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At the risk of asking another question that will be poorly received:

I wanted to share some knowledge I had recently acquired, and as I couldn't find a simple answer to my original research question I decided to share it here on Stack Exchange as a question and answer pair.

However, the question I posted has been marked as too broad and put on hold, I will accept that criticism. My thought process at the time was that, because I was also providing an answer, I could get away with a broader question. To some extent I accept that was I was wrong in that assumption as explained here. But on the other hand I feel as though my question and answer are still valid and that it will help other people that find it.

Early in my research I posted this question:

A better Python package manager

After getting to the end of my research I wanted to share my knowledge, and I felt that the answer I had come up with didn't perfectly fit my original question. Partly because I actually felt my original question was too broad, and therefore unsearchable.

I decided to create a new question with more specific terms in the title (i.e. specific package managers that do exist), answer it and mark my original question as a duplicate.

Feature comparison between npm, pip, pipenv and poetry package managers

Do you think my question can be salvaged and made not-too-broad? Or should I have a chosen a different platform to share my knowledge? Or is my question-answer pair flawed in some other more fundamental way?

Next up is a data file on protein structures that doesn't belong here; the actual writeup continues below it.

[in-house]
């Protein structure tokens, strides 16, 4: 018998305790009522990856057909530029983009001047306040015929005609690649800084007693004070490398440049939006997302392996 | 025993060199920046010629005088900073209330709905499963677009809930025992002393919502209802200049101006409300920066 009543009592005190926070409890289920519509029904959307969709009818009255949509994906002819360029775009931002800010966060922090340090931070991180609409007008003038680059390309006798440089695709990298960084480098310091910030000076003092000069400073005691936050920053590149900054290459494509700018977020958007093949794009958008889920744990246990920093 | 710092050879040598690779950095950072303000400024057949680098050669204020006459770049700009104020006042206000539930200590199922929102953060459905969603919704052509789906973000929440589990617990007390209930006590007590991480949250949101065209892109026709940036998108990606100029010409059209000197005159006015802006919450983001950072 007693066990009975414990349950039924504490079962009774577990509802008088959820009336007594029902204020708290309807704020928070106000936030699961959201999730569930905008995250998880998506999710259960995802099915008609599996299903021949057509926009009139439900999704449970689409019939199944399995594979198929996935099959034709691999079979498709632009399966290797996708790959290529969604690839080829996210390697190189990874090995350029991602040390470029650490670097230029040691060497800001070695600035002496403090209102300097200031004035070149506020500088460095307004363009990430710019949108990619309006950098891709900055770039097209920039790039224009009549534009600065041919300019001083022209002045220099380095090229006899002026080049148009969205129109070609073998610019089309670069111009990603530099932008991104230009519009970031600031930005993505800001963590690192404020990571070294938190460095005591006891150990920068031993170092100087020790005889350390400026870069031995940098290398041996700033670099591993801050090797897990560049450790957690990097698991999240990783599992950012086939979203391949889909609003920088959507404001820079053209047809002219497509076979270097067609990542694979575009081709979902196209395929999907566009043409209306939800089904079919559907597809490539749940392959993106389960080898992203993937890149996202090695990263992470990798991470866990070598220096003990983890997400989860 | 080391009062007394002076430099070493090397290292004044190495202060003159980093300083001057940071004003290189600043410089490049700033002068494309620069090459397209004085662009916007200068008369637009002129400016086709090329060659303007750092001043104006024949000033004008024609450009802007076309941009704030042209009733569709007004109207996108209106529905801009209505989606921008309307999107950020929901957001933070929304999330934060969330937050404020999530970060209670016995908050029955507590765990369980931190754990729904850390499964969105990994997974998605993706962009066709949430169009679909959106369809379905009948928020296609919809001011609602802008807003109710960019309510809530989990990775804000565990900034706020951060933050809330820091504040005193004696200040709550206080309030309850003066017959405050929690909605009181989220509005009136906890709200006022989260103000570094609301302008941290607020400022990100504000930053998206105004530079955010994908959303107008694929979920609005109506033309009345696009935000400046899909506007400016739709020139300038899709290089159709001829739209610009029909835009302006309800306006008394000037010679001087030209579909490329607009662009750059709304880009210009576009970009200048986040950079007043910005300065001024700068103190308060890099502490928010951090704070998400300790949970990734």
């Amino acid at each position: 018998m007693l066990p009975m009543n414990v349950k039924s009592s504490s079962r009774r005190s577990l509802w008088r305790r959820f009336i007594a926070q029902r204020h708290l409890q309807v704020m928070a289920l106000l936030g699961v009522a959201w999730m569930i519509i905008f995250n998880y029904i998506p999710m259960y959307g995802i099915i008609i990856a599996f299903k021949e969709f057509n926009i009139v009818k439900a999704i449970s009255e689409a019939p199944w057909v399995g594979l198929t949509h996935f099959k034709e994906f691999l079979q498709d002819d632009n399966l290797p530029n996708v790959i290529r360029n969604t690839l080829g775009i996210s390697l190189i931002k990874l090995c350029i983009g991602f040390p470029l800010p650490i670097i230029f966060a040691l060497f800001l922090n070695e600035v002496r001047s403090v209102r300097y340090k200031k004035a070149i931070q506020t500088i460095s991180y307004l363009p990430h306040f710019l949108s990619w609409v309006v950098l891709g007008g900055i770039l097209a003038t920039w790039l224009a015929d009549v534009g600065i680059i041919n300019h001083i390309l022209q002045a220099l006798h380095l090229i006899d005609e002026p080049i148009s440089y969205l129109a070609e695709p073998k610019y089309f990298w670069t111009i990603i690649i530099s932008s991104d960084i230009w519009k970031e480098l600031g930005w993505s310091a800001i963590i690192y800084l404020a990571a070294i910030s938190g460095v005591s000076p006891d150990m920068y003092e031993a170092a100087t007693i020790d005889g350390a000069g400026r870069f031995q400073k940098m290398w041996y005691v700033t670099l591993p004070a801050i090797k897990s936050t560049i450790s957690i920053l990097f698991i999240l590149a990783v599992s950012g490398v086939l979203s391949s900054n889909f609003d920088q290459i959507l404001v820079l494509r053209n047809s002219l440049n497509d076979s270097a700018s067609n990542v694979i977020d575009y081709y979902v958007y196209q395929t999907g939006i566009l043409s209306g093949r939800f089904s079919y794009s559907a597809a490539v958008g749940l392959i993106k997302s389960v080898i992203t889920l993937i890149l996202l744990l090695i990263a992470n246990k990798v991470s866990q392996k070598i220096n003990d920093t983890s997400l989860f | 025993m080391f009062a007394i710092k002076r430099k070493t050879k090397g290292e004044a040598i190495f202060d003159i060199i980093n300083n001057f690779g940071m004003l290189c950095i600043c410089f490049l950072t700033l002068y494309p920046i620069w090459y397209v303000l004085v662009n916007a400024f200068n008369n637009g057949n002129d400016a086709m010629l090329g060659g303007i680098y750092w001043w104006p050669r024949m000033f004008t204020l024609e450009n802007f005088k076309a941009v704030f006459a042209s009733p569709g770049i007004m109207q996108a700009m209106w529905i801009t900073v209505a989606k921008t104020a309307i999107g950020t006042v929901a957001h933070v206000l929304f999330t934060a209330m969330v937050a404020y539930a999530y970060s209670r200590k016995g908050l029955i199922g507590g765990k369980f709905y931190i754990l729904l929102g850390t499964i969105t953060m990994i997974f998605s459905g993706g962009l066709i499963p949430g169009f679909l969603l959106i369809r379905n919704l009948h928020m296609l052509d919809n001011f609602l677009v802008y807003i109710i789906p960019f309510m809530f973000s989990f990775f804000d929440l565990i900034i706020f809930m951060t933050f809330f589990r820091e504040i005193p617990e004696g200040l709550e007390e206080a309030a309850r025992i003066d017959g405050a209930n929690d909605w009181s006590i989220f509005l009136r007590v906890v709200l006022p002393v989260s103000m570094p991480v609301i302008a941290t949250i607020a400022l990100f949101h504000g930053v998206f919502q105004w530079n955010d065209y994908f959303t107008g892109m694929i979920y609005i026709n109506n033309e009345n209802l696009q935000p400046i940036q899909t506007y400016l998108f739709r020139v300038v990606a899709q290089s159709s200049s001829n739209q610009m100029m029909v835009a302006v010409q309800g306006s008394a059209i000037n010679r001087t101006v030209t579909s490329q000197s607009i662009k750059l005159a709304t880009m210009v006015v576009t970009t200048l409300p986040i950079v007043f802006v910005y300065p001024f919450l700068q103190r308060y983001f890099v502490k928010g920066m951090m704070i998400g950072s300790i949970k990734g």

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    No, i don't think there's a way that question can be worded such that there aren't at least 5 people who would deem it too broad. – user400654 Oct 3 at 16:01
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    If not too broad it also reads as "library recommendation"... "Best {package manger} of the month" type of questions are very hard to make on topic... Maybe it will be easier to make post on-topic on softwarerecs.stackexchange.com – Alexei Levenkov Oct 3 at 16:44
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    More generally, why should any question with a good answer be closed as "too broad" — be it self-answered or not? Part of the point of "too broad" is because it makes it hard to identify what would make an adequate answer, but if it's garnered a good, thorough answer, then why should it be closed? – Matt B. Oct 3 at 16:48

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